Another prominent business owner, who did not want to be named to protect his business, said security had become a big concern for businesses in the area. He said his store had been robbed once and there had been two attempted robberies. “There is no emergency access to the area,” he said.

He also complained that “vital suppliers” refused to deliver in the area. “The cost of operation is increasing. We are now forced to go and pick up our stock,” he said.

The businessman added that his business had experienced a 45% decline in trade since the start of the roadworks.

To curb risks, he said, he had been forced to install closed circuit television cameras and electric fencing around his store. He has also built a security tower and a second one would be built soon, he said. “All my managers are forced to go around with two-way radios. Even when I go to sleep, I go with my two-way radio to know what is going on around the business day and night,” he said.

Mayoral committee member for transport and urban development Brett Herron said while the ongoing road works affected traffic flow in the area, he disputed claims that the City had refused to engage businesses, saying there were ongoing plans to ease traffic congestion in the area.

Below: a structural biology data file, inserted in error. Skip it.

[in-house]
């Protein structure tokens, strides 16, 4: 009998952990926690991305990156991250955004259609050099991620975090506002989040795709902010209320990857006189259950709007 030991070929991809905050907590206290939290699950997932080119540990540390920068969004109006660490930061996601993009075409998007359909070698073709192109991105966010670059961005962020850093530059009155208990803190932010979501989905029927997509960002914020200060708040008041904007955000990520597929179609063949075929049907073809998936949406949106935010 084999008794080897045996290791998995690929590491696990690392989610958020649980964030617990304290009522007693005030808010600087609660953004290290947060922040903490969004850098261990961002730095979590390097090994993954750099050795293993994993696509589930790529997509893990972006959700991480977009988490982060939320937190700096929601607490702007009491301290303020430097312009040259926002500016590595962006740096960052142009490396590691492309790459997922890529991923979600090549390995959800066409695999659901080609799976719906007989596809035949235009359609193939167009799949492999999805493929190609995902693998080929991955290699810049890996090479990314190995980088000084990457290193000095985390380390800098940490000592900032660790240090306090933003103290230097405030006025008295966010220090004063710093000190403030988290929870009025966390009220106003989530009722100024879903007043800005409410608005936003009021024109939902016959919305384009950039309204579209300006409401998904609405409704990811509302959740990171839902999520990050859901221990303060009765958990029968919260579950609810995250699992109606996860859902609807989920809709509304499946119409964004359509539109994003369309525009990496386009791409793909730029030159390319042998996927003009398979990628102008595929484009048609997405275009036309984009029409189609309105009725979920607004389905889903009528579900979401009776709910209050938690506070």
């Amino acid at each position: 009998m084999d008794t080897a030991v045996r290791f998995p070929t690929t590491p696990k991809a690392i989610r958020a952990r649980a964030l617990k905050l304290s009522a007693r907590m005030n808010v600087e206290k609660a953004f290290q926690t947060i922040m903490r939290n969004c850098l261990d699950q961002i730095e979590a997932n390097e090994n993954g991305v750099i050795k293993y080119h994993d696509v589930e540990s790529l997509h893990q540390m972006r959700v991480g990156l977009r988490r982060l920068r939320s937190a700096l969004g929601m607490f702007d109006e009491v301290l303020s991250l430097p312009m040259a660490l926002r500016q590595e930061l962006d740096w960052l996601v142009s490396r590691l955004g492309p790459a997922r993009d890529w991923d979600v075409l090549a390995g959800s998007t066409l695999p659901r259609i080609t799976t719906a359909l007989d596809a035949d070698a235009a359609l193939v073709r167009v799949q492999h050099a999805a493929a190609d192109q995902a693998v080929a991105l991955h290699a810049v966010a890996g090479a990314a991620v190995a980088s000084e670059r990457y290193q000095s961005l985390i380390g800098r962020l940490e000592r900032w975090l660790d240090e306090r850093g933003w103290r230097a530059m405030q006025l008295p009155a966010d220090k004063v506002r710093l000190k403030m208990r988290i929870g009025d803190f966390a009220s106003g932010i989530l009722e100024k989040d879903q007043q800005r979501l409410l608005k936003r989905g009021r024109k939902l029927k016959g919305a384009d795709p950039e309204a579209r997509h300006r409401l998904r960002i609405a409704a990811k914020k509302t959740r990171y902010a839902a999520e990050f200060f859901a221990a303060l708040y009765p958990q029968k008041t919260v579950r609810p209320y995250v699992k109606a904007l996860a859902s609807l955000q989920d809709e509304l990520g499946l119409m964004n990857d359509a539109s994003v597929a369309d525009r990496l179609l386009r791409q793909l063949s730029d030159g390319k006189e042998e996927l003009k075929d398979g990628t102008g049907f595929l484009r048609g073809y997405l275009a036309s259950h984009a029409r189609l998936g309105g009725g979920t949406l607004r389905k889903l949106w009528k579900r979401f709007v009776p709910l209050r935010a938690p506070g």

“The City is making every effort to deal with the disruptions that are caused by the construction work. Policing is an ongoing challenge and the project team will continue to engage with the policing authorities in the regard.”

Mr Herron added that in any area where roadworks happened, disruptions were inevitable. “The new infrastructure and public transport services will make a massive improvement to mobility and access in the area and we ask residents to bear with us as we try to implement this as quickly as possible under very challenging circumstances,” said Mr Herron.

Jacques Barnardo from the construction firm Martin & East, which is responsible for the roadworks, echoed Mr Herron’s comments, attributing most of the problems to lawlessness and crime. “It is the lawlessness of the amaphela taxis that is still the major cause of the problem which leads to large interlinks unable to move through the gridlocked intersections,” he said.

“This was brought the traffic and Metro police’s attention, however, they (Metro Police) do from time to time show presence on site and even impound some of the amaphelas who disobey the rules of the road,” he said.

This was confirmed by Mr Herron who said: “The City’s Metro police have assisted and a number of vehicles have been impounded, but this is a large area and they are not able to maintain a full-time presence.”

Police spokesperson Captain Bheki Xulu said while police welcomed the development, they we concerned about the impact the current construction work was having on service delivery. He said police were unable to reach areas on time due to the ongoing gridlock and disregard for the rules of the road, especially between 6pm and 8pm. “Everything comes to a standstill, even for our vehicles to attend to complaints,” he said.

“We asked the traffic department, to assist during peak hours because congestion is caused by motorists who don’t obey traffic rules.”

While Captain Xulu confirmed there had been a spike in business robberies, he said he was unable to link these to the ongoing roadworks.